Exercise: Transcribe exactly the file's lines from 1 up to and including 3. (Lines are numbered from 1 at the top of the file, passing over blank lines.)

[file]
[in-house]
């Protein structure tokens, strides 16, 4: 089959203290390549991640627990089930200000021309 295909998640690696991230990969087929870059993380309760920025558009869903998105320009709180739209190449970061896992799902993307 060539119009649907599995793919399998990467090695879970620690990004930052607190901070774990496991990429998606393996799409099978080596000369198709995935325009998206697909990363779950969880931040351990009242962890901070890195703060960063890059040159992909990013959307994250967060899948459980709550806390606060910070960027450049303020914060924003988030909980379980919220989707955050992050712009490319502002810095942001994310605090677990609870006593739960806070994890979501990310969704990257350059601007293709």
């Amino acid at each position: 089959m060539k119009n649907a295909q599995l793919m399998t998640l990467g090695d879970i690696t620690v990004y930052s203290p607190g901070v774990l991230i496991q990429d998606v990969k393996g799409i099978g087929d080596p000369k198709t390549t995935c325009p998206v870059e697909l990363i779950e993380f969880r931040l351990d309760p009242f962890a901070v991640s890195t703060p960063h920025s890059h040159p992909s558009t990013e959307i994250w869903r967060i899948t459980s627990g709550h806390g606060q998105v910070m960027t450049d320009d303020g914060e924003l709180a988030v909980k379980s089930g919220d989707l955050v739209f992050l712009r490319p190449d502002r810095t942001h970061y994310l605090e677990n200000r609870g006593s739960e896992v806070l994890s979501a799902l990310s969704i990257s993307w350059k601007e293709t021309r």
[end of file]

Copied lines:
[in-house]
């Protein structure tokens, strides 16, 4: 089959203290390549991640627990089930200000021309 295909998640690696991230990969087929870059993380309760920025558009869903998105320009709180739209190449970061896992799902993307 060539119009649907599995793919399998990467090695879970620690990004930052607190901070774990496991990429998606393996799409099978080596000369198709995935325009998206697909990363779950969880931040351990009242962890901070890195703060960063890059040159992909990013959307994250967060899948459980709550806390606060910070960027450049303020914060924003988030909980379980919220989707955050992050712009490319502002810095942001994310605090677990609870006593739960806070994890979501990310969704990257350059601007293709």
């Amino acid at each position: 089959m060539k119009n649907a295909q599995l793919m399998t998640l990467g090695d879970i690696t620690v990004y930052s203290p607190g901070v774990l991230i496991q990429d998606v990969k393996g799409i099978g087929d080596p000369k198709t390549t995935c325009p998206v870059e697909l990363i779950e993380f969880r931040l351990d309760p009242f962890a901070v991640s890195t703060p960063h920025s890059h040159p992909s558009t990013e959307i994250w869903r967060i899948t459980s627990g709550h806390g606060q998105v910070m960027t450049d320009d303020g914060e924003l709180a988030v909980k379980s089930g919220d989707l955050v739209f992050l712009r490319p190449d502002r810095t942001h970061y994310l605090e677990n200000r609870g006593s739960e896992v806070l994890s979501a799902l990310s969704i990257s993307w350059k601007e293709t021309r």